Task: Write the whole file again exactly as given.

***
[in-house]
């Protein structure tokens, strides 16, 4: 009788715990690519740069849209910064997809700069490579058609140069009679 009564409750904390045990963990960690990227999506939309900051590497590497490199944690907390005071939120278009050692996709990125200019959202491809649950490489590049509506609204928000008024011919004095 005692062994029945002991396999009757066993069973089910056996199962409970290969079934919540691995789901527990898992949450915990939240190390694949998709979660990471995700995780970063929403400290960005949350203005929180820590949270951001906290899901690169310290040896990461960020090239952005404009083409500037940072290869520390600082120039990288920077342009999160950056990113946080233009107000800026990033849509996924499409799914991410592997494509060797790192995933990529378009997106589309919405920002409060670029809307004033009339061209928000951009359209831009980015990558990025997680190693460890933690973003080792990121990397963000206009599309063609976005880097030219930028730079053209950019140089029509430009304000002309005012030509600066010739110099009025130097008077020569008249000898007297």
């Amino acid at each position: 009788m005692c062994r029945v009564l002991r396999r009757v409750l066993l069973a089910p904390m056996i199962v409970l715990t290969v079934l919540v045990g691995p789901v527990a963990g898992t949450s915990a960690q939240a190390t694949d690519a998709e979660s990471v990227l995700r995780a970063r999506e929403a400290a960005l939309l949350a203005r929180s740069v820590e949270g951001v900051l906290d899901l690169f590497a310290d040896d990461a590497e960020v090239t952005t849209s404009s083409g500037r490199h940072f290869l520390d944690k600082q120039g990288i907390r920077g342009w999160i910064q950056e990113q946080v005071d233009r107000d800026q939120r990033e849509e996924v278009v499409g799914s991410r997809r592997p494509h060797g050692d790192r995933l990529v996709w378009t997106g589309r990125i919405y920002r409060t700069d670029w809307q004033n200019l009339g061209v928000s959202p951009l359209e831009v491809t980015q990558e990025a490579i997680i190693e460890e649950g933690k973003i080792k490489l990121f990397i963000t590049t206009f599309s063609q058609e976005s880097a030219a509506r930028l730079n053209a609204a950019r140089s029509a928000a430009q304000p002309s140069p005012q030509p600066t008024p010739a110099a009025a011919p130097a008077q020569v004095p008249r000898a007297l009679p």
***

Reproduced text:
[in-house]
């Protein structure tokens, strides 16, 4: 009788715990690519740069849209910064997809700069490579058609140069009679 009564409750904390045990963990960690990227999506939309900051590497590497490199944690907390005071939120278009050692996709990125200019959202491809649950490489590049509506609204928000008024011919004095 005692062994029945002991396999009757066993069973089910056996199962409970290969079934919540691995789901527990898992949450915990939240190390694949998709979660990471995700995780970063929403400290960005949350203005929180820590949270951001906290899901690169310290040896990461960020090239952005404009083409500037940072290869520390600082120039990288920077342009999160950056990113946080233009107000800026990033849509996924499409799914991410592997494509060797790192995933990529378009997106589309919405920002409060670029809307004033009339061209928000951009359209831009980015990558990025997680190693460890933690973003080792990121990397963000206009599309063609976005880097030219930028730079053209950019140089029509430009304000002309005012030509600066010739110099009025130097008077020569008249000898007297």
């Amino acid at each position: 009788m005692c062994r029945v009564l002991r396999r009757v409750l066993l069973a089910p904390m056996i199962v409970l715990t290969v079934l919540v045990g691995p789901v527990a963990g898992t949450s915990a960690q939240a190390t694949d690519a998709e979660s990471v990227l995700r995780a970063r999506e929403a400290a960005l939309l949350a203005r929180s740069v820590e949270g951001v900051l906290d899901l690169f590497a310290d040896d990461a590497e960020v090239t952005t849209s404009s083409g500037r490199h940072f290869l520390d944690k600082q120039g990288i907390r920077g342009w999160i910064q950056e990113q946080v005071d233009r107000d800026q939120r990033e849509e996924v278009v499409g799914s991410r997809r592997p494509h060797g050692d790192r995933l990529v996709w378009t997106g589309r990125i919405y920002r409060t700069d670029w809307q004033n200019l009339g061209v928000s959202p951009l359209e831009v491809t980015q990558e990025a490579i997680i190693e460890e649950g933690k973003i080792k490489l990121f990397i963000t590049t206009f599309s063609q058609e976005s880097a030219a509506r930028l730079n053209a609204a950019r140089s029509a928000a430009q304000p002309s140069p005012q030509p600066t008024p010739a110099a009025a011919p130097a008077q020569v004095p008249r000898a007297l009679p």